|Most divorcing people with families are primarily concerned about the welfare of their children as the structure of their household changes. The negative effects on children and parents in high-conflict divorces are well documented. There is little doubt divorcing spouses should be concerned about the emotional and economic well being of their children and themselves.
One way you can protect your children and yourself is to avoid litigation and seek consensual resolution of your differences through collaborative Law.
Collaborative law is a settlement process in which you and your spouse commit to resolve your problems with your attorneys in a win-win way without resorting to court intervention. This allows you the opportunity to protect your children from the harm associated with litigation and to place more value on structuring the new relationships which will exist after the divorce.
Collaborative law is the newest divorce dispute-resolution model. In collaborative law, both parties to the divorce or family conflict obtain lawyers whose only job is to help them settle the case. During the settlement talks, all the information needed is freely revealed and exchanged. The lawyers and the parties try to resolve the matter in the best and most tailored way for the people involved.
If settlement is not reached, the lawyers agree in advance not to represent the people in court. This is called a disqualification agreement. Its existence strengthens the couple’s and attorneys’ commitment to settle the case. If the divorce does go to court, you might still be ahead as much of the information has already been gathered and some issues have been most likely resolved.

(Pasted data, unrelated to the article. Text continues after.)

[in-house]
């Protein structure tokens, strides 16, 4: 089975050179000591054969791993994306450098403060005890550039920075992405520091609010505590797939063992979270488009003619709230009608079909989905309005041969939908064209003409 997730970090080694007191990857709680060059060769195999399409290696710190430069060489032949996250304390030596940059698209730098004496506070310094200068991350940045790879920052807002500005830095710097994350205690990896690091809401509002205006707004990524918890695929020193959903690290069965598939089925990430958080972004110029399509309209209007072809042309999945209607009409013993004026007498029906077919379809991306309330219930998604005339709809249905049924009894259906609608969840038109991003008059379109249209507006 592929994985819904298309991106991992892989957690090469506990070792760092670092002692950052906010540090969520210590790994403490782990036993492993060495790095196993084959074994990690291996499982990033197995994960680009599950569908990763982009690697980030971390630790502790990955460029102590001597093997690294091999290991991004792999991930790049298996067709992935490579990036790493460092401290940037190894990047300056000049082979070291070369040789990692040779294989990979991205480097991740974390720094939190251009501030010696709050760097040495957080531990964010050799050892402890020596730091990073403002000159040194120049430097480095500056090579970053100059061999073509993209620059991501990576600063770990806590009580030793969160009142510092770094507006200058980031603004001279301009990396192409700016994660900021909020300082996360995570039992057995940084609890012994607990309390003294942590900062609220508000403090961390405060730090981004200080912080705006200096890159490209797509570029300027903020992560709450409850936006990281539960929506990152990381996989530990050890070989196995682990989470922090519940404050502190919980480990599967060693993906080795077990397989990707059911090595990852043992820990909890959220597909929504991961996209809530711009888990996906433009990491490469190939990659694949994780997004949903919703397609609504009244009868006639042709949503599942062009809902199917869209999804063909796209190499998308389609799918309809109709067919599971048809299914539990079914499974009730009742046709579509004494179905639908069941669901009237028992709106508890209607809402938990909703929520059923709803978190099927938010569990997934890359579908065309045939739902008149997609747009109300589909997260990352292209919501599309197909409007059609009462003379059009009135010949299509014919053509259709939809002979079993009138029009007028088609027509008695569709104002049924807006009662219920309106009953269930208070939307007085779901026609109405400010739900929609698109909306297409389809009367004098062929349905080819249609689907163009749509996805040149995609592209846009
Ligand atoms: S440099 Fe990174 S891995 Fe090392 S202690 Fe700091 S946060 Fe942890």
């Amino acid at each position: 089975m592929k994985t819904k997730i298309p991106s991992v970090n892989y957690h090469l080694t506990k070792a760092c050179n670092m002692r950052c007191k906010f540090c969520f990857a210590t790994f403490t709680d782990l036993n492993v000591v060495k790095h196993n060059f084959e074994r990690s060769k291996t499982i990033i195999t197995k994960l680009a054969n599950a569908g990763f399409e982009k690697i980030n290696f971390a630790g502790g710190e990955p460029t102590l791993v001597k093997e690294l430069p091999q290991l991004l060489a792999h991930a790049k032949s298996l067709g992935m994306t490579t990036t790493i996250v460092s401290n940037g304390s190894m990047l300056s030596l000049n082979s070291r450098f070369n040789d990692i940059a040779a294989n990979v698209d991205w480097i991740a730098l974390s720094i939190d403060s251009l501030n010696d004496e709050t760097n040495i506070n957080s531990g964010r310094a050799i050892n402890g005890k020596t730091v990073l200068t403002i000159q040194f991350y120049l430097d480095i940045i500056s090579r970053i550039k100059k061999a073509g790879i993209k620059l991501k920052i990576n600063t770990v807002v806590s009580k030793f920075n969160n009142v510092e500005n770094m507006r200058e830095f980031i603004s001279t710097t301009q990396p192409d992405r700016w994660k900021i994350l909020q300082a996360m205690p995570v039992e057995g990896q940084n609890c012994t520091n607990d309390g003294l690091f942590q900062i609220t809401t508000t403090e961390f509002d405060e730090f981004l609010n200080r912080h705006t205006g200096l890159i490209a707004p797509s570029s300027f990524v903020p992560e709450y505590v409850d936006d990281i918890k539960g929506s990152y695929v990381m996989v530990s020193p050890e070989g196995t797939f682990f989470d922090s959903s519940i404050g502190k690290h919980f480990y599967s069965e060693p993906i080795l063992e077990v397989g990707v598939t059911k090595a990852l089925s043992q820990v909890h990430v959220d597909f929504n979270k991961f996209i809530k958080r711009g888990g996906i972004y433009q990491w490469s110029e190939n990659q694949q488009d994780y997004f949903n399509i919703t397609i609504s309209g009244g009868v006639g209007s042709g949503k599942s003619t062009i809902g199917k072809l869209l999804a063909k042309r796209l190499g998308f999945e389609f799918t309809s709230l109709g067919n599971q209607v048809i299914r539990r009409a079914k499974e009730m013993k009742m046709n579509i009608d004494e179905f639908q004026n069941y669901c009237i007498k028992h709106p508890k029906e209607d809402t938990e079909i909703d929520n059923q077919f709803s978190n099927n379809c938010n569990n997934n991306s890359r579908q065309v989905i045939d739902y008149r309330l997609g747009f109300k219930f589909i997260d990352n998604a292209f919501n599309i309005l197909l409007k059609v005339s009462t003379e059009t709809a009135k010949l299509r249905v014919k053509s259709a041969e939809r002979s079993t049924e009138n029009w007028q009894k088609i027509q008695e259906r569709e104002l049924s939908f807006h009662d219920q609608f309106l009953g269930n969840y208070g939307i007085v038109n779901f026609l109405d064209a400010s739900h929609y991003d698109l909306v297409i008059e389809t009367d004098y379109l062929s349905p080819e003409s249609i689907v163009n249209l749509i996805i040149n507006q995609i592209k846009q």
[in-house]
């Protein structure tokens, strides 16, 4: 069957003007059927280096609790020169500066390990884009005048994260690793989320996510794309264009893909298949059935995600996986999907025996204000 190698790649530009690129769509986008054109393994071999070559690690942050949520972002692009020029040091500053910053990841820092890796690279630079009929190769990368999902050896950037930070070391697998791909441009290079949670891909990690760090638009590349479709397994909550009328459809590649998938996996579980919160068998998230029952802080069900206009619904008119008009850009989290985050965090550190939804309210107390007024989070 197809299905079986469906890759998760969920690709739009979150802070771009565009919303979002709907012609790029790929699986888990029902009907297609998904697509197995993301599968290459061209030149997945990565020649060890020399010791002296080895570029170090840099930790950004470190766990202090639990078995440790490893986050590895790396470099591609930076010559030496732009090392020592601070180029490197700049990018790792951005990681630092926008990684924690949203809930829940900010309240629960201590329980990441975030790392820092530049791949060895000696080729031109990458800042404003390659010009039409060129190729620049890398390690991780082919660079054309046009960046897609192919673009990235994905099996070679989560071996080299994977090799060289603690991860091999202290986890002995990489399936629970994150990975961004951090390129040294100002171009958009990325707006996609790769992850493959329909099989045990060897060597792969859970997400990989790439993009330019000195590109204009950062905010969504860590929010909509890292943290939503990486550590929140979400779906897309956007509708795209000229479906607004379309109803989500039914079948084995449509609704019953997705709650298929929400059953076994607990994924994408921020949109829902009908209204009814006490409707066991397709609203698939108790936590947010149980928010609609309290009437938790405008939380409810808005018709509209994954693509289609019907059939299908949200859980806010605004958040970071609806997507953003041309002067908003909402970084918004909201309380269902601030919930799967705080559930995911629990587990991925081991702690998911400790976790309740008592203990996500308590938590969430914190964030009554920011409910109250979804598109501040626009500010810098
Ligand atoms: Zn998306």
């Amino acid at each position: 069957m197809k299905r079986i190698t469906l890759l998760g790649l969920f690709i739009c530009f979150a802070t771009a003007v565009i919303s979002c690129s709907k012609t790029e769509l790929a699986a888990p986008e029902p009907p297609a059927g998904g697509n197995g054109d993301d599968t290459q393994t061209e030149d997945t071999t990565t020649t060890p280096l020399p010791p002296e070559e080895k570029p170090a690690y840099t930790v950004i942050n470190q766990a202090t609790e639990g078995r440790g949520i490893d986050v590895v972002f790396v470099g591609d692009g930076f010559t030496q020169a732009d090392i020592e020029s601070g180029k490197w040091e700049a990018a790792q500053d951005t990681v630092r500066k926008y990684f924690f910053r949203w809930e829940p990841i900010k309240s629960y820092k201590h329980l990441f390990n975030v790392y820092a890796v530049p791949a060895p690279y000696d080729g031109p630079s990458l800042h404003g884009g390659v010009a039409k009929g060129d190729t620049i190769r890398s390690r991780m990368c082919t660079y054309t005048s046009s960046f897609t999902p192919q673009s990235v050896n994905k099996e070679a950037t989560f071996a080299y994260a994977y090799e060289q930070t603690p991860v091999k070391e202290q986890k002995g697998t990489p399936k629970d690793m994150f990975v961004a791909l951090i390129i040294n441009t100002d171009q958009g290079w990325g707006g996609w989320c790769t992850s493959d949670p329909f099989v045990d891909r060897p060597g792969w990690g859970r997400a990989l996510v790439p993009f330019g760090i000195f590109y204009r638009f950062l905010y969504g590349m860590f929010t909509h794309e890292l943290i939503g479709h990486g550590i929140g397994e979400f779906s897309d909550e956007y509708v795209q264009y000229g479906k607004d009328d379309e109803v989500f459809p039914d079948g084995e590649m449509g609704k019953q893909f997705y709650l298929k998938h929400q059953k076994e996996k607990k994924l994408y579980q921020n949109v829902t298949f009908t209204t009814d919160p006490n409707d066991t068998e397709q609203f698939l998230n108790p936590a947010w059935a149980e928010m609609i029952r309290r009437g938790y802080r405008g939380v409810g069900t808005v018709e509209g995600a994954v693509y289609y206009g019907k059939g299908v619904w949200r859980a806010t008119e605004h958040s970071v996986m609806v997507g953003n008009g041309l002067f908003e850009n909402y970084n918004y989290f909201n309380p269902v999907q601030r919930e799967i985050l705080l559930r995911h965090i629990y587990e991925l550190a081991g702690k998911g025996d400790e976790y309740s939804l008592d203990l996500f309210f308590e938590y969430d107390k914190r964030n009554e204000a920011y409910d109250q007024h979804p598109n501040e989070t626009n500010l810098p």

Collaborative process means more flexibility and control
The collaborative process allows you to take into consideration the values, traditions and schedules of your family members. You have more freedom to design plans that will make sense and work for your restructured family. Additionally, the collaborative process allows you to take control and handle urgent temporary support and custody time-sharing matters to stabilize circumstances while avoiding premature negotiation of difficult issues.
In the collaborative process, if custody issues become more challenging, you can employ a mental health professional to assist you. This professional becomes a team member who focuses on the best interest of the children. This professional can make a parent aware of the impact of his or her actions on the children.
This professional might make recommendations for improving parenting and communication skills or suggest future individual or family counseling which will help the children through this difficult time. The result could be a more caring, loving and involved relationship between the children and both parents.
When collaboration is not advised
Certain personalities and situations are not suited for a collaborative process. These include abuse, neglect and drug dependency to name a few. However, in most circumstances the collaborative process will work.
Ultimately, you and your partner will be co-parenting children together. In this relationship you will want the best co-parenting relationship possible. Taking personal responsibility for handling conflicts with integrity certainly will provide you and your partner with a more creative and individualized range of choices in resolving your issues.
It makes no sense to hand over decisions about restructuring your child rearing arrangements to a stranger. Making a commitment of your financial and emotional resources toward creative problem solving rather than recrimination and revenge, will certainly be in the best interest of your children.
Jonetta Kapusta-Dorogi concentrates her practice in the area of family law. Ms. Dorogi’s experience includes analysis and litigation of complex domestic relations issues, including business evaluation, treatment of retirement assets in divorce, tax considerations involved in the payment and receipt of spousal support and custody issues. As a mother of three children, she is sensitive to child related issues and has an analytical and practical approach to problem solving. She can be reached at 216.781.5515 or firstname.lastname@example.org.